"He"d walk the park in the evening when there were no guests. At that time of evening, there was a California fog hanging on the ground. Walt would be walking down Main Street on those foggy nights and it was unreal seeing him that way.
"Often, we would get a call from the Studio that he was on his way. We had special codes. "Code W" meant that Walt was in the park. "Code R" was for Roy O. Disney. Dick Nunis was standing with Roy on Main Street and he had left his radio on and it starts to squawk "Code R. Code R." So, Roy turns to Dick and says, "What does that mean?" and Dick is embarrassed but finally says, "It means you are in the park." There is a pause and Roy just says, "Oh" and doesn"t say anything more. Roy was a quiet gentleman.
"Walt was a really warm individual. He had a great sense of humor and he loved people. He was an executive, but not what you perceive as an "executive." He was a real team guy. "When I was supervisor, I had to sign terminations and one time they brought up this one kid who they wanted fired. He had done the old trash can trick that we had done at the Jungle Cruise. He took out the liner in the trash can and crawled inside and when guests would throw trash in, he would say thinks like "thank you for keeping the park clean." I didn"t sign the termination
"It"s funny. I remember we were in a meeting talking about the Florida Project and half way through it, Walt slams the table and says, "You guys need to think beyond Disney World." He was always thinking years ahead.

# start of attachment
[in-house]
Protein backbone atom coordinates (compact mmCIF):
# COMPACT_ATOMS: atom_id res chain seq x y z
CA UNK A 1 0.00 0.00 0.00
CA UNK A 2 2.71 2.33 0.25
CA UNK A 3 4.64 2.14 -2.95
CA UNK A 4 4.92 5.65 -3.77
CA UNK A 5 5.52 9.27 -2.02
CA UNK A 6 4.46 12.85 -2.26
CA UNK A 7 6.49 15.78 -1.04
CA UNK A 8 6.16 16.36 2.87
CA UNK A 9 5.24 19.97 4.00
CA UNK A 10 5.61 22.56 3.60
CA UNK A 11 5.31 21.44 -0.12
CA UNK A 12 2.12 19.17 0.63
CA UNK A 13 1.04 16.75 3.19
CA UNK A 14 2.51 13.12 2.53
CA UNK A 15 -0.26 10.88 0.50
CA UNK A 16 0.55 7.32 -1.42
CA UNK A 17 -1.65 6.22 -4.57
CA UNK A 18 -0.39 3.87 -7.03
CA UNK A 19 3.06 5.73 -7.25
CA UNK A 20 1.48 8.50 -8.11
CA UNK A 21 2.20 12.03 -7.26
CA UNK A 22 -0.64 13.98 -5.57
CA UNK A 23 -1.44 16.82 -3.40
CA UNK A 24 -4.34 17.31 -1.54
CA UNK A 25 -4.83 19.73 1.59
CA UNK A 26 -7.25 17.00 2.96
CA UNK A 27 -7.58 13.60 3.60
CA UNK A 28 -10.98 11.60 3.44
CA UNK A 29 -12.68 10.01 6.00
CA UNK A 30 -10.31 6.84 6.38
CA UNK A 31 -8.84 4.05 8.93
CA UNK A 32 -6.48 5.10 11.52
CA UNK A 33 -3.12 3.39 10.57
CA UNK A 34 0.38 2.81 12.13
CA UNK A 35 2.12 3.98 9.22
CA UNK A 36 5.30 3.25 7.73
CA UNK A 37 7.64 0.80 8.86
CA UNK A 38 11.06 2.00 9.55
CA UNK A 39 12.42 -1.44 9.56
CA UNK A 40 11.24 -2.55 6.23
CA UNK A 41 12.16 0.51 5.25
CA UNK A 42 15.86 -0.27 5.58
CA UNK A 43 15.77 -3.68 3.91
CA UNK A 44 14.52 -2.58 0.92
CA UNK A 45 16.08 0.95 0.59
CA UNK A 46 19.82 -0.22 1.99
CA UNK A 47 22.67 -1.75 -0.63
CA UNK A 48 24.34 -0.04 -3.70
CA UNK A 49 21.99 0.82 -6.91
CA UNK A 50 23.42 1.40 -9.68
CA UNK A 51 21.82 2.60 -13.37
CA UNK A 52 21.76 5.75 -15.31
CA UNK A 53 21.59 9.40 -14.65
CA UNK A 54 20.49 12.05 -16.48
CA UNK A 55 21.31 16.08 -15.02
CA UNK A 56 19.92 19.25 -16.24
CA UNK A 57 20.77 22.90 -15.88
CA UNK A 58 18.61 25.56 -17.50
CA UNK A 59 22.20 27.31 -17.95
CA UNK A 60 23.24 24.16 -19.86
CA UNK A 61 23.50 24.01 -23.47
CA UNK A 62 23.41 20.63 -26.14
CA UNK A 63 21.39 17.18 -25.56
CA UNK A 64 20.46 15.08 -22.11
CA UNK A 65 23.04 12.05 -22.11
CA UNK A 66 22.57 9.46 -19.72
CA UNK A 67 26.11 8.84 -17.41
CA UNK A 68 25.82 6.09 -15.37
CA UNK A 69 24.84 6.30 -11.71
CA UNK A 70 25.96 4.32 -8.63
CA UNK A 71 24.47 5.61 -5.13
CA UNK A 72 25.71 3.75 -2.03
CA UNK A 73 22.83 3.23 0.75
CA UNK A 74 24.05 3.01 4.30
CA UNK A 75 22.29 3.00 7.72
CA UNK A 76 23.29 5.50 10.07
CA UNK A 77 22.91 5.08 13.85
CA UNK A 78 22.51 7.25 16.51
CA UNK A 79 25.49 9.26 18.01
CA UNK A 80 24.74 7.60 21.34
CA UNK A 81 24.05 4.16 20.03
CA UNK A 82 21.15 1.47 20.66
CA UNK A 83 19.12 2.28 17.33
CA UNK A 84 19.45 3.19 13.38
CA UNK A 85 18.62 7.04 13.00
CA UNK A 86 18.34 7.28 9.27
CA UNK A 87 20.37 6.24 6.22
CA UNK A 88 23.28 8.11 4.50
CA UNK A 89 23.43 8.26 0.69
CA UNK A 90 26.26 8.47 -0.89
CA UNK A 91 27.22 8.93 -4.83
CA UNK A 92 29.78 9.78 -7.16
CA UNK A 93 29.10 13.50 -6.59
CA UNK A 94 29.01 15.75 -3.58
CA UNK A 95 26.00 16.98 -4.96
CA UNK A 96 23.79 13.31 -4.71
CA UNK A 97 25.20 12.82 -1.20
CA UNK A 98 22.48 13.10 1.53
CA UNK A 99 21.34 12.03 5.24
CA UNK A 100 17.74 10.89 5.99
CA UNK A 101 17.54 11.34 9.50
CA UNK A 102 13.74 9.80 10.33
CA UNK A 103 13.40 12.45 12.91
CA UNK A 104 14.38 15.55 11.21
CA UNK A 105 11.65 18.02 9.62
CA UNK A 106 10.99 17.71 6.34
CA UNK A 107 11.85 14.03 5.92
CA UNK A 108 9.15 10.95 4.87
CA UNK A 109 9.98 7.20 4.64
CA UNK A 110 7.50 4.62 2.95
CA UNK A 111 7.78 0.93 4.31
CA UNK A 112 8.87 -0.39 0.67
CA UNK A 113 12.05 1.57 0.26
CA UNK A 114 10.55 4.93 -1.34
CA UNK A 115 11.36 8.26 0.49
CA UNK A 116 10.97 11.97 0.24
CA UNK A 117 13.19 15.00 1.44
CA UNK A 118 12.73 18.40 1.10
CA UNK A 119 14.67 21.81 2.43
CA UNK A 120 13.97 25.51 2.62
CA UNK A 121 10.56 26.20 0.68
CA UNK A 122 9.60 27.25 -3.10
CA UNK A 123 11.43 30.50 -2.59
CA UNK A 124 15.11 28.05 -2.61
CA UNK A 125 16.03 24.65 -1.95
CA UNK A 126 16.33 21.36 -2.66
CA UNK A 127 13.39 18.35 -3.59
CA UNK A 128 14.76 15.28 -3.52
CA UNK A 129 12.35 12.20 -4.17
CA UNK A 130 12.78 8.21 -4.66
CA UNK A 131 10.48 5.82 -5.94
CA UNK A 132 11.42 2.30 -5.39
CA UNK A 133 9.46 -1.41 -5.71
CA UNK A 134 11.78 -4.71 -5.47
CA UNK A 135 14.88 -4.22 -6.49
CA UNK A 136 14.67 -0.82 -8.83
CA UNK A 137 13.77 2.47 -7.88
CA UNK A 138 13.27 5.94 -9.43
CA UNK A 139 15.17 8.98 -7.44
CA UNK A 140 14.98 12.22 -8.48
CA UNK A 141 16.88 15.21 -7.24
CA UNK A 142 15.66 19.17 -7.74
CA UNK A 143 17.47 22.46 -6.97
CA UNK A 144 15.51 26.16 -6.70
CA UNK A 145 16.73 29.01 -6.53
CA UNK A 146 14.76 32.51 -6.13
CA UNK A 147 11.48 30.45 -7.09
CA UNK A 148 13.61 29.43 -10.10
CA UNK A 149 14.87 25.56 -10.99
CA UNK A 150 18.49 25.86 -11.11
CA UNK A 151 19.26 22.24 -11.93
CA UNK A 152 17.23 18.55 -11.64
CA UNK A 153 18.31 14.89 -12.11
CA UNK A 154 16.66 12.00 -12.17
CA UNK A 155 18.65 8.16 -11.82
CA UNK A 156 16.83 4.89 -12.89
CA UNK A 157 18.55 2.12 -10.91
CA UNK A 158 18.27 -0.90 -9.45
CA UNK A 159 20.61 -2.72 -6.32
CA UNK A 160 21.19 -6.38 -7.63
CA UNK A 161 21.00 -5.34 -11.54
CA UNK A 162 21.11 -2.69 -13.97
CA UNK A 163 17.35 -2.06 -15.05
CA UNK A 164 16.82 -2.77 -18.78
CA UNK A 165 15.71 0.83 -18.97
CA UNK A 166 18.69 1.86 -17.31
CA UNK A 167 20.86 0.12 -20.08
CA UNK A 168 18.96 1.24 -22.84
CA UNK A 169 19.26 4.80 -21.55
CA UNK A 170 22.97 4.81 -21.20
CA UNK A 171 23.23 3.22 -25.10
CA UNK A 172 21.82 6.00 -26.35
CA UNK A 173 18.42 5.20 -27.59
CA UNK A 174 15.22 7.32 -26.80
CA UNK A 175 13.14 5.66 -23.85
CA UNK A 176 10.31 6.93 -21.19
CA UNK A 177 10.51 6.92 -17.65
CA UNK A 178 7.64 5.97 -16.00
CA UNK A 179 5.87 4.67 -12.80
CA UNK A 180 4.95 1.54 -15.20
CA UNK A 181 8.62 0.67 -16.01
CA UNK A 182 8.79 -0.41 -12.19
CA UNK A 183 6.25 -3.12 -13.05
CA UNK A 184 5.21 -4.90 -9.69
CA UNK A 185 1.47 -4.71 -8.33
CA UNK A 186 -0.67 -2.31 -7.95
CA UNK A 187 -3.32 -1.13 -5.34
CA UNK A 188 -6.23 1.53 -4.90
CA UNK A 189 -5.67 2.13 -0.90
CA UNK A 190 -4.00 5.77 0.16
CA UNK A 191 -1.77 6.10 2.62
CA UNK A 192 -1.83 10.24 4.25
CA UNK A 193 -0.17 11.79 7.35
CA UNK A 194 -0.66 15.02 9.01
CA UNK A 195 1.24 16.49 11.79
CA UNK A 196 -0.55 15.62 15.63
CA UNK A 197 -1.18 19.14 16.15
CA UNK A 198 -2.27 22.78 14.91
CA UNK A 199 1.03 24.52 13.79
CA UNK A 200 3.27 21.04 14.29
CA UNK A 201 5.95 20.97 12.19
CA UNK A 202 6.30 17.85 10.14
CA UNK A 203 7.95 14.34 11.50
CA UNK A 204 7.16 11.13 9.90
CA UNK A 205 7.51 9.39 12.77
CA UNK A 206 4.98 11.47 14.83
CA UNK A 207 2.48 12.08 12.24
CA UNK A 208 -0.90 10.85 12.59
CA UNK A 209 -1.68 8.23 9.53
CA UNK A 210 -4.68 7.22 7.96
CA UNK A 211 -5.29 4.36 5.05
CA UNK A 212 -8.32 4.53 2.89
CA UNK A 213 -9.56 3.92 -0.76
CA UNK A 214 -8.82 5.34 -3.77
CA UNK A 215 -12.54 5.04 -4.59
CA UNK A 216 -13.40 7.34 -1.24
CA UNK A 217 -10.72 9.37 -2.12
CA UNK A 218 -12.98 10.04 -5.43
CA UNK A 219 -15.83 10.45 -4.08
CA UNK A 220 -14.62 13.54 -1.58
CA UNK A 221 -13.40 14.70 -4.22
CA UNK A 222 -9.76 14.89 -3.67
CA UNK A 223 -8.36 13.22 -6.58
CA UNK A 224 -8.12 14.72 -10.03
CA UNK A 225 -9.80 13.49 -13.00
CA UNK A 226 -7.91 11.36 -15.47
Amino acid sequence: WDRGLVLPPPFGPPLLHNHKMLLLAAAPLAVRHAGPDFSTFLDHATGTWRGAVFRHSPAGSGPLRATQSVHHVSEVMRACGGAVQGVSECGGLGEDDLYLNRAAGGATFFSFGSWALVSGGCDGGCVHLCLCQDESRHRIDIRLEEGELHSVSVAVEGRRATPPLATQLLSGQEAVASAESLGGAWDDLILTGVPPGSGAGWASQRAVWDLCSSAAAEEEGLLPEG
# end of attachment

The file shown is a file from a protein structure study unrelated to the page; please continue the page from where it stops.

"In 1969, I came out to Walt Disney World. I ran Epcot for two years and then another 10 at Magic Kingdom. One time I went on vacation and, as a gag, maintenance came by and pulled off my office door and put in this small door with a lock and handle. They took out my regular desk and put in a kindergarten desk. The gag was because I was so short that there was a 'Sully door' and then there would be a normal person"s door.
"I taught my son to surf on the wave machine that was at the Polynesian. I remember working early mornings at the Contemporary Hotel to get things ready for opening. Two weeks of working around the clock.
Here"s something people don"t know about the opening of Walt Disney World. For the raising of the flag, Bob Matheison got these two ex-military security guards to handle it. But on the day of the opening, they got stage fright and didn"t raise the flag all the way to the top. Matheison had gone up to the top of the railroad platform to check things out and when the crowd came, he was trapped up there and could just watch. Take a look at some of the photos from that opening day, You don"t see the top of the flagpole.